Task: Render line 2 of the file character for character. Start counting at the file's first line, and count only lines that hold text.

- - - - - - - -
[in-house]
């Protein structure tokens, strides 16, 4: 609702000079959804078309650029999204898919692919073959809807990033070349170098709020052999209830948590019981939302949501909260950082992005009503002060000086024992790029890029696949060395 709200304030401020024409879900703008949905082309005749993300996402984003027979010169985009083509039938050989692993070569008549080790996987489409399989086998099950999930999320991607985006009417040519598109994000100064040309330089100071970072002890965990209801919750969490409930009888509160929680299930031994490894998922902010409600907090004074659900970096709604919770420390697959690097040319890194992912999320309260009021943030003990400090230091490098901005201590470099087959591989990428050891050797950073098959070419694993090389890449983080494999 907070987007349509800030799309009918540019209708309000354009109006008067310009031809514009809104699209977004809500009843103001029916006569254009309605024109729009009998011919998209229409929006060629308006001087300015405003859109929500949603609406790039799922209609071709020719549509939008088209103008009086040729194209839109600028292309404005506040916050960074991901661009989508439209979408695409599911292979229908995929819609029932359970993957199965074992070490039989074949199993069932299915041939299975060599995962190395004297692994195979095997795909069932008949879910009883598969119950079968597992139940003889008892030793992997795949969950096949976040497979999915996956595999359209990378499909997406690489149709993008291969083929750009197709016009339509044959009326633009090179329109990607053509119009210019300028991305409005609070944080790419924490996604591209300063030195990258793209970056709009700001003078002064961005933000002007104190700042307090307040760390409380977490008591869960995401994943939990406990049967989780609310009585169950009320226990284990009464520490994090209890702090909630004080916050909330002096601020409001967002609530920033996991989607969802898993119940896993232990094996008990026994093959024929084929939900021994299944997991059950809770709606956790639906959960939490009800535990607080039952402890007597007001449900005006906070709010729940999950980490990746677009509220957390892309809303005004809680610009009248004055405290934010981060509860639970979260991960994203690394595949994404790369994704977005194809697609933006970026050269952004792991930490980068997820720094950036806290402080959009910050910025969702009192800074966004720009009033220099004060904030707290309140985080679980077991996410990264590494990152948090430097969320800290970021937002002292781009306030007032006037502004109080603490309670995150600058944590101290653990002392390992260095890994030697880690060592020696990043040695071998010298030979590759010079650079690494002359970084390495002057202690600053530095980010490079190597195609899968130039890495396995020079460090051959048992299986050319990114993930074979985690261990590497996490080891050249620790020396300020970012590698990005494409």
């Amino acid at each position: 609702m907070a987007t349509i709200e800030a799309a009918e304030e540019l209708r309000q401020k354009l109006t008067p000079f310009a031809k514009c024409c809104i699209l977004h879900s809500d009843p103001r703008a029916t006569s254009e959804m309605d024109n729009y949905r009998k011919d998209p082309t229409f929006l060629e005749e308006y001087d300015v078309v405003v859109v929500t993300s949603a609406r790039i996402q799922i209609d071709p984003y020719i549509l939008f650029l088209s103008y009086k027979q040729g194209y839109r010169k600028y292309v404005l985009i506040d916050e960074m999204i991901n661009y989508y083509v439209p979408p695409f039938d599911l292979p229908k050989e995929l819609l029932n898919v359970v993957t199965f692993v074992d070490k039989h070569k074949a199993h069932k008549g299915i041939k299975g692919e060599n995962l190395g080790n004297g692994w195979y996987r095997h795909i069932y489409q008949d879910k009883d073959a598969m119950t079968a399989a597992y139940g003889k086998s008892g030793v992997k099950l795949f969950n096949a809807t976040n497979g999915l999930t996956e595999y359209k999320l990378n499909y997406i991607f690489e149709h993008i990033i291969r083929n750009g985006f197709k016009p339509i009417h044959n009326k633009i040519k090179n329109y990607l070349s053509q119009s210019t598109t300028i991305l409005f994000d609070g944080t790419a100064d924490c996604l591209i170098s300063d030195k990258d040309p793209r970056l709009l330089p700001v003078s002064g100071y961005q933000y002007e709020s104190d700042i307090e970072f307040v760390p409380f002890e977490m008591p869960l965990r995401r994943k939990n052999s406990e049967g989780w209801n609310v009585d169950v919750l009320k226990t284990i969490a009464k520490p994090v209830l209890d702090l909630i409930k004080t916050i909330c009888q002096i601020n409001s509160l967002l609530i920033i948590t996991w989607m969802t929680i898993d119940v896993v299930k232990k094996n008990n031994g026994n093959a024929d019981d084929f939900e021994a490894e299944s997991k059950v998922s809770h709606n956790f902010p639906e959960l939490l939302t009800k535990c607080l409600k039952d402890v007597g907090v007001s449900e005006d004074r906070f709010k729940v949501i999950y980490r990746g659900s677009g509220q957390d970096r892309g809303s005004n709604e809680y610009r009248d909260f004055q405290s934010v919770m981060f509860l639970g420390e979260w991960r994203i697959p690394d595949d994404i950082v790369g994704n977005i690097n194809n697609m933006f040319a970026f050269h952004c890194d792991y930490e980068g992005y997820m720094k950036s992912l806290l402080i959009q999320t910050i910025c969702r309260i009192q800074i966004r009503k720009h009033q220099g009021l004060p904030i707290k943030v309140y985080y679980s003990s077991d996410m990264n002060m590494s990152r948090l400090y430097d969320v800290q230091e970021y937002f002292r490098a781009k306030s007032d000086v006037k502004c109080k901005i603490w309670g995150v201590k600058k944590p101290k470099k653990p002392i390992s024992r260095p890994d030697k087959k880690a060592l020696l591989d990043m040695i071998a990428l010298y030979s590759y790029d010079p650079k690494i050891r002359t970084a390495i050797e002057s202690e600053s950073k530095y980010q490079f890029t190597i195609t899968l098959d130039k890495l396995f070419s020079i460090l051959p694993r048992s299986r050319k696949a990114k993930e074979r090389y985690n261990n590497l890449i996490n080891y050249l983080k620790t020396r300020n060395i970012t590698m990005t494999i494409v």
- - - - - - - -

């Protein structure tokens, strides 16, 4: 609702000079959804078309650029999204898919692919073959809807990033070349170098709020052999209830948590019981939302949501909260950082992005009503002060000086024992790029890029696949060395 709200304030401020024409879900703008949905082309005749993300996402984003027979010169985009083509039938050989692993070569008549080790996987489409399989086998099950999930999320991607985006009417040519598109994000100064040309330089100071970072002890965990209801919750969490409930009888509160929680299930031994490894998922902010409600907090004074659900970096709604919770420390697959690097040319890194992912999320309260009021943030003990400090230091490098901005201590470099087959591989990428050891050797950073098959070419694993090389890449983080494999 907070987007349509800030799309009918540019209708309000354009109006008067310009031809514009809104699209977004809500009843103001029916006569254009309605024109729009009998011919998209229409929006060629308006001087300015405003859109929500949603609406790039799922209609071709020719549509939008088209103008009086040729194209839109600028292309404005506040916050960074991901661009989508439209979408695409599911292979229908995929819609029932359970993957199965074992070490039989074949199993069932299915041939299975060599995962190395004297692994195979095997795909069932008949879910009883598969119950079968597992139940003889008892030793992997795949969950096949976040497979999915996956595999359209990378499909997406690489149709993008291969083929750009197709016009339509044959009326633009090179329109990607053509119009210019300028991305409005609070944080790419924490996604591209300063030195990258793209970056709009700001003078002064961005933000002007104190700042307090307040760390409380977490008591869960995401994943939990406990049967989780609310009585169950009320226990284990009464520490994090209890702090909630004080916050909330002096601020409001967002609530920033996991989607969802898993119940896993232990094996008990026994093959024929084929939900021994299944997991059950809770709606956790639906959960939490009800535990607080039952402890007597007001449900005006906070709010729940999950980490990746677009509220957390892309809303005004809680610009009248004055405290934010981060509860639970979260991960994203690394595949994404790369994704977005194809697609933006970026050269952004792991930490980068997820720094950036806290402080959009910050910025969702009192800074966004720009009033220099004060904030707290309140985080679980077991996410990264590494990152948090430097969320800290970021937002002292781009306030007032006037502004109080603490309670995150600058944590101290653990002392390992260095890994030697880690060592020696990043040695071998010298030979590759010079650079690494002359970084390495002057202690600053530095980010490079190597195609899968130039890495396995020079460090051959048992299986050319990114993930074979985690261990590497996490080891050249620790020396300020970012590698990005494409």